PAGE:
Toil and trouble

In 1663 Connecticut authorities hanged Mary Barnes for witchcraft, and now her great-great-great-great-great-great-great-granddaughter wants her ancestor’s name cleared, along with those of ten other executed witches.  It must be a lot harder to live down a family scandal in Connecticut.  “Uh-oh, Mildred, here comes that woman whose seventh grandmother was hanged for being a witch.  I hope she doesn’t try to sit next to us.”

From The Witch of Salem, by Freeland A. Carter via Wikimedia Commons

This effort has attracted the attention of the Connecticut Wiccan & Pagan Network (suggested motto: “Loki is Our Homeboy”), which wants a proclamation from the governor.  They’re sending postcards—I’m not making this up—with the message, “I am a Pagan/Witch and I vote. Clear the names of Connecticut’s eleven accused and executed witches.”

I’m assuming the descendants of the condemned witches want their ancestors declared innocent.  If that’s the case, it doesn’t really seem helpful to have the witch/pagan lobby involved.  If the point is that grandma was executed for something she didn’t do, wouldn’t you want to keep people who affirm the okayness of what she was accused of doing from appropriating her as a symbol?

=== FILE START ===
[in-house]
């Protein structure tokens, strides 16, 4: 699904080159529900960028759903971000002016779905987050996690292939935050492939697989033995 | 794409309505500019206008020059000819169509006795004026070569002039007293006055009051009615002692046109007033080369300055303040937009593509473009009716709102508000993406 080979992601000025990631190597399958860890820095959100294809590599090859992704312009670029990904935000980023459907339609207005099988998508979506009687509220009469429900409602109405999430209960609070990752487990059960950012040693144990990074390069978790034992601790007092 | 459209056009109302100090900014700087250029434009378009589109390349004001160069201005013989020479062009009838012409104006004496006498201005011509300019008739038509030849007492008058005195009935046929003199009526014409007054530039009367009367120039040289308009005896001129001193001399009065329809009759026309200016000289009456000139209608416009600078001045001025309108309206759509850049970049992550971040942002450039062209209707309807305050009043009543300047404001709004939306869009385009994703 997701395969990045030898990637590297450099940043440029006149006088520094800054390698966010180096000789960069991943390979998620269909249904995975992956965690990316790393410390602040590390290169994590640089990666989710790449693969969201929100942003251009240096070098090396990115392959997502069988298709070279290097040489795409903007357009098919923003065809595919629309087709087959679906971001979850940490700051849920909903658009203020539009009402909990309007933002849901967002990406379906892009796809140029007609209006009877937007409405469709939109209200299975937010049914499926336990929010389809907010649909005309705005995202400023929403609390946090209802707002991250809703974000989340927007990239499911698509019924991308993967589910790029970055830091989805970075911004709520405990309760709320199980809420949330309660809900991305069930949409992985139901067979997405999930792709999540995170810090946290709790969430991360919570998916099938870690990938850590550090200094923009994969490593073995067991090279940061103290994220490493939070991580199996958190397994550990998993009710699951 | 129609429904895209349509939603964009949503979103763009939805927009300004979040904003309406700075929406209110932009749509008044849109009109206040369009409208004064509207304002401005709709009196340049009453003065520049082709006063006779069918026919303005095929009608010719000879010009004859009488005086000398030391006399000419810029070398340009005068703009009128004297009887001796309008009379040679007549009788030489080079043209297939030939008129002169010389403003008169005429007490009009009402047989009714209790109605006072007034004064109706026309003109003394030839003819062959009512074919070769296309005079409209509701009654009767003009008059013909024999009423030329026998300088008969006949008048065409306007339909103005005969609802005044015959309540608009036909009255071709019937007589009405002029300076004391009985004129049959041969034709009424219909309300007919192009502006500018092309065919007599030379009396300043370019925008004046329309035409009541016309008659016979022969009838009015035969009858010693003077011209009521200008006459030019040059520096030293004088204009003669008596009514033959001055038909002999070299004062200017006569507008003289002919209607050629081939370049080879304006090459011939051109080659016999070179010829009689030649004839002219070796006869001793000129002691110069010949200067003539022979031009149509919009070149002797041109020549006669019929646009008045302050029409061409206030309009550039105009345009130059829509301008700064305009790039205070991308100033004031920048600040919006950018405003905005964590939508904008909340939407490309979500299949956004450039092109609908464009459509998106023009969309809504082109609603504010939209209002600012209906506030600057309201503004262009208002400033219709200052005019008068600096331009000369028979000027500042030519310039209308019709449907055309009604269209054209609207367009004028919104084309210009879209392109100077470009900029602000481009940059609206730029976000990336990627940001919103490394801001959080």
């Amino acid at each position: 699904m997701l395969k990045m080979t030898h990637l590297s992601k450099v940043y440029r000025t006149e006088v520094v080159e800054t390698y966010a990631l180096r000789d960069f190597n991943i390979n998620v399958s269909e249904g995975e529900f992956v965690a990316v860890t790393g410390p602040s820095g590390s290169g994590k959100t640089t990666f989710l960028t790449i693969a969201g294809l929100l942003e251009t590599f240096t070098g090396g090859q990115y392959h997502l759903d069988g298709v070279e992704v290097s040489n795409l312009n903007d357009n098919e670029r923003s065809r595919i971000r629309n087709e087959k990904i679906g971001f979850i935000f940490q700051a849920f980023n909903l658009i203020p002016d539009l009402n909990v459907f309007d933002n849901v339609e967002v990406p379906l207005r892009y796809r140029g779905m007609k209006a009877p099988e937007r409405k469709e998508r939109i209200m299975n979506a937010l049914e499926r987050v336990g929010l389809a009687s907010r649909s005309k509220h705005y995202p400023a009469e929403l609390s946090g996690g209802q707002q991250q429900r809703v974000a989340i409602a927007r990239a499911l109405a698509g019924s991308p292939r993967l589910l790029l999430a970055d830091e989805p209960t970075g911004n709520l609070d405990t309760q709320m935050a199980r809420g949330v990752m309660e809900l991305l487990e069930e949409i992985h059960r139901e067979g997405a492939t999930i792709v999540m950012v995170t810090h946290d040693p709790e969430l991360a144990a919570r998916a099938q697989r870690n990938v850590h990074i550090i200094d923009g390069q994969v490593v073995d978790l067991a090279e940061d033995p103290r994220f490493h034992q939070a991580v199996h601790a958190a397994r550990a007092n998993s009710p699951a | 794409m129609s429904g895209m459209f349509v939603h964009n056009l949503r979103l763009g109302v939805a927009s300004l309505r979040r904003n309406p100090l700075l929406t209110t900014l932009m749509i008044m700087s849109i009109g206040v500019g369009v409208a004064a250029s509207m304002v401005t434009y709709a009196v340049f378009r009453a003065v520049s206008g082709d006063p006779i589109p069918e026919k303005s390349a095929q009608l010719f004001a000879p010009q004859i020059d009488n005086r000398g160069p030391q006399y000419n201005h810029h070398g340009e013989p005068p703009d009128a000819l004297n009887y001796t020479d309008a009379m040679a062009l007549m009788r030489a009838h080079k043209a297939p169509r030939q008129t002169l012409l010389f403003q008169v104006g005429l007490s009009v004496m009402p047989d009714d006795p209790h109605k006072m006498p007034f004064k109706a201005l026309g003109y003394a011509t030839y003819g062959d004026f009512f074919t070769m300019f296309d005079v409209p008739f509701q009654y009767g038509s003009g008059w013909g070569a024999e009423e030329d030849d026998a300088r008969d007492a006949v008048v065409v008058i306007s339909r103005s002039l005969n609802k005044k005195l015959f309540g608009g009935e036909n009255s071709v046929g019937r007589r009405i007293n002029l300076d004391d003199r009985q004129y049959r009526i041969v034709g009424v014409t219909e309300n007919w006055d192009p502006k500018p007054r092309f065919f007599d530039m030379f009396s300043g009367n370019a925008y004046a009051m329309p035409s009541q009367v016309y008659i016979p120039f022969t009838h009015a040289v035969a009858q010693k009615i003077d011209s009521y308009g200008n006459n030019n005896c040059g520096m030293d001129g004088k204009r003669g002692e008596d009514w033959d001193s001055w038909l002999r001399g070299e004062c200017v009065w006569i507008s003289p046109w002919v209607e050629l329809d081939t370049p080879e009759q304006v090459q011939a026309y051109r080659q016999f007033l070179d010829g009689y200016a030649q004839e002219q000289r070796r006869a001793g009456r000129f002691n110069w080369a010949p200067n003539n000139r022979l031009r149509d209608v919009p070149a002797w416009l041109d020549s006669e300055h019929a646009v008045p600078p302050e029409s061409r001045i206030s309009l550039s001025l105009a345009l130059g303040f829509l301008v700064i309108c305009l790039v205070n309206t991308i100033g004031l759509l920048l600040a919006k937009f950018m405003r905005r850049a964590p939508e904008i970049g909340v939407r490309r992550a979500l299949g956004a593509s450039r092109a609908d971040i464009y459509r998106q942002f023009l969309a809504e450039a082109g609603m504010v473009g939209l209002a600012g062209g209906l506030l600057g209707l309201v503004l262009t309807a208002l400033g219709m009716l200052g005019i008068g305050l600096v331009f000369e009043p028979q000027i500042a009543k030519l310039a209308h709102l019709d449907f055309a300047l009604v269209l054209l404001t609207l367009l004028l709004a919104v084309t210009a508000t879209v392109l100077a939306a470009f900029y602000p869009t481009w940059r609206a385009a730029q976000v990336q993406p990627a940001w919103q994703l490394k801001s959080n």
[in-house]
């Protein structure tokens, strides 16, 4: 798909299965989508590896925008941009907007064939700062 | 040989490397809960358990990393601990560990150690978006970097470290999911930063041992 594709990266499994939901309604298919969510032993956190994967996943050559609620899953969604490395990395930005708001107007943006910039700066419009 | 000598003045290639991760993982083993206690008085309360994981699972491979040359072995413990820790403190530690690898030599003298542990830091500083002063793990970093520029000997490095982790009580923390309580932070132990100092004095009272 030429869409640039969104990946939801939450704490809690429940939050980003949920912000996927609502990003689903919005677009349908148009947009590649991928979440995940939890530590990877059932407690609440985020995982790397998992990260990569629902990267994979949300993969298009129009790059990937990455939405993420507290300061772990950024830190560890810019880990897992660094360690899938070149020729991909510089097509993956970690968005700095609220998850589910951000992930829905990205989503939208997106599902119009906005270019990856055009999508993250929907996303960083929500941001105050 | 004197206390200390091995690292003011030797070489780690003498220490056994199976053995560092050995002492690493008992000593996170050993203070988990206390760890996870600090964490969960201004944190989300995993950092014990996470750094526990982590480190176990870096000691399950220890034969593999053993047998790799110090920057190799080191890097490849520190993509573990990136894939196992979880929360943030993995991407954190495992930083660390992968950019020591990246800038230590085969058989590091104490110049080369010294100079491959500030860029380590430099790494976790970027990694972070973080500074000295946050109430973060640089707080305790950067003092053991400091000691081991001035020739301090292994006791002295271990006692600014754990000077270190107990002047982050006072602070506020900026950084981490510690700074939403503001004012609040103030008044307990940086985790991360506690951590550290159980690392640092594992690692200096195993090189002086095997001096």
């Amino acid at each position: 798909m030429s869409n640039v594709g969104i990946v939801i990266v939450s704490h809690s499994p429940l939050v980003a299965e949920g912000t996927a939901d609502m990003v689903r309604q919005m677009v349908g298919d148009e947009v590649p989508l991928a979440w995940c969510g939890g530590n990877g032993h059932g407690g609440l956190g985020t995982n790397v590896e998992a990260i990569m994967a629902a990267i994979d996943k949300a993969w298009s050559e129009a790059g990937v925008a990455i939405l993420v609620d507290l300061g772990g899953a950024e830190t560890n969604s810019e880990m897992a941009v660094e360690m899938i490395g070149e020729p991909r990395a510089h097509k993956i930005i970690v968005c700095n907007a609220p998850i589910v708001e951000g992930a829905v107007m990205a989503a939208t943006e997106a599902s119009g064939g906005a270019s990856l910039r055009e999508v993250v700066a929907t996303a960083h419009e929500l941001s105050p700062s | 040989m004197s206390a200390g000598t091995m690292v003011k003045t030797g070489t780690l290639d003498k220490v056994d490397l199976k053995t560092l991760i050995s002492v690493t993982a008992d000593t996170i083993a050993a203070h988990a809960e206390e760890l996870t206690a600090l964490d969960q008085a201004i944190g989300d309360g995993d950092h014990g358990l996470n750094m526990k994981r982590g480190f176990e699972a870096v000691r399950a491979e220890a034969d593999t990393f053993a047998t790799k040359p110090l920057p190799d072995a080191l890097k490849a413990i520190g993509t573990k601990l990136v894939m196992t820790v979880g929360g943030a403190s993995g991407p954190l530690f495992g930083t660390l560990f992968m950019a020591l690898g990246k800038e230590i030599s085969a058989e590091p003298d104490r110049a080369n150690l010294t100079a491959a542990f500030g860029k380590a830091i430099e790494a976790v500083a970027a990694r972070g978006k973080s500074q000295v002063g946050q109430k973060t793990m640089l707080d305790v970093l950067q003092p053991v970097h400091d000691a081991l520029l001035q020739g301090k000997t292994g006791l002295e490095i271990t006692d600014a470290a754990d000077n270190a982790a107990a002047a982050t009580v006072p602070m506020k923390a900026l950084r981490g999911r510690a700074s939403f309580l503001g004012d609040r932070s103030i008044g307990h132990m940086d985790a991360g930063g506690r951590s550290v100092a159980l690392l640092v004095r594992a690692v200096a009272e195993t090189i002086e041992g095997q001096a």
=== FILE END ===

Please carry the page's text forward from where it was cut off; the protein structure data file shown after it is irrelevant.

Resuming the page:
Oh, and if you’re thinking that Connecticut was still a colony when it was executing witches and the aggrieved parties should therefore take their case to the British Empire, the CWPN already tried applying to Queen Elizabeth II for a pardon.  Gotta admire their persistence.

(Hat tip to John Fea)

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1 Comment

Filed under Colonial America, History and Memory

One response to “Toil and trouble

  1. Though I haven’t studied this, seems I read somewhere that the English executed more people for witchcraft in the 17th century than the Spanish executed in their inquisition. Not American colonists, but the English back home. We’ve been led to believe, however, that their colonial friends across the ocean were the guys with the witch obsession.

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